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Publication numberUS4061153 A
Publication typeGrant
Application numberUS 05/727,462
Publication dateDec 6, 1977
Filing dateSep 28, 1976
Priority dateSep 28, 1976
Publication number05727462, 727462, US 4061153 A, US 4061153A, US-A-4061153, US4061153 A, US4061153A
InventorsThomas E. Doherty
Original AssigneeDoherty Thomas E
Export CitationBiBTeX, EndNote, RefMan
External Links: USPTO, USPTO Assignment, Espacenet
Paint roller cleaning apparatus
US 4061153 A
An arrangement for cleaning paint rollers after their use. The paint roller is held between bearings within an enclosure, and is freely rotatable on said bearings. The enclosure communicates with a source of cleansing fluid which is directed through an elongated orifice along the length of the roller. The orifice in the enclosure is displaced above the axis of the roller, and the force of the cleansing fluid impinging on the surface of the roller, causes the roller to rotate and become cleansed on the surface thereof.
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What is claimed is:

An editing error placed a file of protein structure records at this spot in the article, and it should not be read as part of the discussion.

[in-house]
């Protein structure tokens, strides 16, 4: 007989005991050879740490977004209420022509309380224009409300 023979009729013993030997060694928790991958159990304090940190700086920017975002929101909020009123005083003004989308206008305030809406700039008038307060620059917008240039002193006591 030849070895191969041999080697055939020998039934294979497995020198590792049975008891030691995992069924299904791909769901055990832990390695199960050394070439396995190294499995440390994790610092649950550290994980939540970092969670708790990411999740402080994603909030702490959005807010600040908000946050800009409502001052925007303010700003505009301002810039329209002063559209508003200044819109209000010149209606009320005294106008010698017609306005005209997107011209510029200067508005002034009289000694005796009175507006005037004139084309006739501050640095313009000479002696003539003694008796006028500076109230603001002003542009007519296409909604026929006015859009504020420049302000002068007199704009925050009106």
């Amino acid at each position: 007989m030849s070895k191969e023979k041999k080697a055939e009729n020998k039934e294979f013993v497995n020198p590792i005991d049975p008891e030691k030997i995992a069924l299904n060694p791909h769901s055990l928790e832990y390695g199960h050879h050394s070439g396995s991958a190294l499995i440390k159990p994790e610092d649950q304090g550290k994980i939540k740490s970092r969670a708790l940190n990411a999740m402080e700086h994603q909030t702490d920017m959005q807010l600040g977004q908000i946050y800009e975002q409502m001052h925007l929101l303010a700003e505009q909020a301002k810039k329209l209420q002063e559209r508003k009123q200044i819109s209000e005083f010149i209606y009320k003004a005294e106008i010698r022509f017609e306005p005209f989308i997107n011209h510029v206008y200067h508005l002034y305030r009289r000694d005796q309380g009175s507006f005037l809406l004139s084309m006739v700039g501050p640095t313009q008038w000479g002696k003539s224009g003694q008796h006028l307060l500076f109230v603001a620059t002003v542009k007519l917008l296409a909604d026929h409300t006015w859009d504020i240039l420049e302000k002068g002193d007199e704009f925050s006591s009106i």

1. A paint roller cleaning arrangement comprising, in combination, a housing; bearing means within said housing for supporting rotatably a paint roller to be cleaned; cleaning fluid inlet means on said housing for admitting a stream of fluid into the interior of said housing to impinge on the surface of a roller; means for directing said stream onto said roller so that the force applied to the surface of the roller by the stream rotates the roller about said bearing means for exposing the full roller surface to said stream; said stream of cleaning fluid being directed along the full length of said roller simultaneously; centrally-located drain fluid drain means on said housing and communicating centrally with the interior of said housing for draining fluid therefrom after passing over the surface of said roller, fluid to be drained being collected centrally within the interior of said housing and being directed through said drain means; elongated rectangular -- shaped orifice means on said inlet means and extending along the length of said roller when supported in said bearing means, said fluid passing through said orifice means prior to impinging on said roller; said bearing means including an axially slidable conically-shaped bearing member urged against one end of said roller by spring means; a threaded end cap supporting said bearing member and held within a threaded opening in one end of said housing; cover means on said housing for admitting said roller in the interior thereof and closing said housing prior to applying cleaning fluid to said roller; slot means in said threaded cap for admitting a handle attached to said paint roller; and closure means for sealingly covering said slot means for admitting said handle; said orifice means being mounted above the axis of rotation of said roller means on said bearing means and extending along substantially the full length of said roller.